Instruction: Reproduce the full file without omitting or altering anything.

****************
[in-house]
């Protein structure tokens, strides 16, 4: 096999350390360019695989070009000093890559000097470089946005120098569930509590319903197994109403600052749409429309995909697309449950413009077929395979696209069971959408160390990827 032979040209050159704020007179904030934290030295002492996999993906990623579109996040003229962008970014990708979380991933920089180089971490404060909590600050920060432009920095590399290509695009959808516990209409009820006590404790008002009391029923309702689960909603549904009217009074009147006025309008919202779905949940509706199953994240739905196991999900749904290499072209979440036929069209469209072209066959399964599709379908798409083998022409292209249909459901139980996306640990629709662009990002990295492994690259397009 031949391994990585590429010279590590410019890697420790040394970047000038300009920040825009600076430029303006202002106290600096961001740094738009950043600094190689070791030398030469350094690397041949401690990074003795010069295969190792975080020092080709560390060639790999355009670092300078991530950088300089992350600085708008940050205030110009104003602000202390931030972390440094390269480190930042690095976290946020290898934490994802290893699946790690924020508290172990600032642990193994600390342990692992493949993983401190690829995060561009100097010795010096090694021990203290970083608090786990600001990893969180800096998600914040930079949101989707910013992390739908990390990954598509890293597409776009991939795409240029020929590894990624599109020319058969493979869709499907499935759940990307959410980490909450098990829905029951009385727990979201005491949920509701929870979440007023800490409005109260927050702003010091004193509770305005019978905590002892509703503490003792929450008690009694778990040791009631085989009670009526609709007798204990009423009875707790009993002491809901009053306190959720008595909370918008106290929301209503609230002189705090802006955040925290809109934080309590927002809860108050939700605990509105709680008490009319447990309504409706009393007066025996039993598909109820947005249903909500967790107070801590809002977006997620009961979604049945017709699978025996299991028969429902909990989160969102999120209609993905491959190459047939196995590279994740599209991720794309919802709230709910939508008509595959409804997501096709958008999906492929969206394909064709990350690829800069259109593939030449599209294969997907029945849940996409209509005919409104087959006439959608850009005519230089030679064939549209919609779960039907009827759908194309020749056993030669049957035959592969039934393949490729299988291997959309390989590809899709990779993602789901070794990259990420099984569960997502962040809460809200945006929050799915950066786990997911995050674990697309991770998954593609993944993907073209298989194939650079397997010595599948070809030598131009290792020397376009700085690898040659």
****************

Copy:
[in-house]
């Protein structure tokens, strides 16, 4: 096999350390360019695989070009000093890559000097470089946005120098569930509590319903197994109403600052749409429309995909697309449950413009077929395979696209069971959408160390990827 032979040209050159704020007179904030934290030295002492996999993906990623579109996040003229962008970014990708979380991933920089180089971490404060909590600050920060432009920095590399290509695009959808516990209409009820006590404790008002009391029923309702689960909603549904009217009074009147006025309008919202779905949940509706199953994240739905196991999900749904290499072209979440036929069209469209072209066959399964599709379908798409083998022409292209249909459901139980996306640990629709662009990002990295492994690259397009 031949391994990585590429010279590590410019890697420790040394970047000038300009920040825009600076430029303006202002106290600096961001740094738009950043600094190689070791030398030469350094690397041949401690990074003795010069295969190792975080020092080709560390060639790999355009670092300078991530950088300089992350600085708008940050205030110009104003602000202390931030972390440094390269480190930042690095976290946020290898934490994802290893699946790690924020508290172990600032642990193994600390342990692992493949993983401190690829995060561009100097010795010096090694021990203290970083608090786990600001990893969180800096998600914040930079949101989707910013992390739908990390990954598509890293597409776009991939795409240029020929590894990624599109020319058969493979869709499907499935759940990307959410980490909450098990829905029951009385727990979201005491949920509701929870979440007023800490409005109260927050702003010091004193509770305005019978905590002892509703503490003792929450008690009694778990040791009631085989009670009526609709007798204990009423009875707790009993002491809901009053306190959720008595909370918008106290929301209503609230002189705090802006955040925290809109934080309590927002809860108050939700605990509105709680008490009319447990309504409706009393007066025996039993598909109820947005249903909500967790107070801590809002977006997620009961979604049945017709699978025996299991028969429902909990989160969102999120209609993905491959190459047939196995590279994740599209991720794309919802709230709910939508008509595959409804997501096709958008999906492929969206394909064709990350690829800069259109593939030449599209294969997907029945849940996409209509005919409104087959006439959608850009005519230089030679064939549209919609779960039907009827759908194309020749056993030669049957035959592969039934393949490729299988291997959309390989590809899709990779993602789901070794990259990420099984569960997502962040809460809200945006929050799915950066786990997911995050674990697309991770998954593609993944993907073209298989194939650079397997010595599948070809030598131009290792020397376009700085690898040659």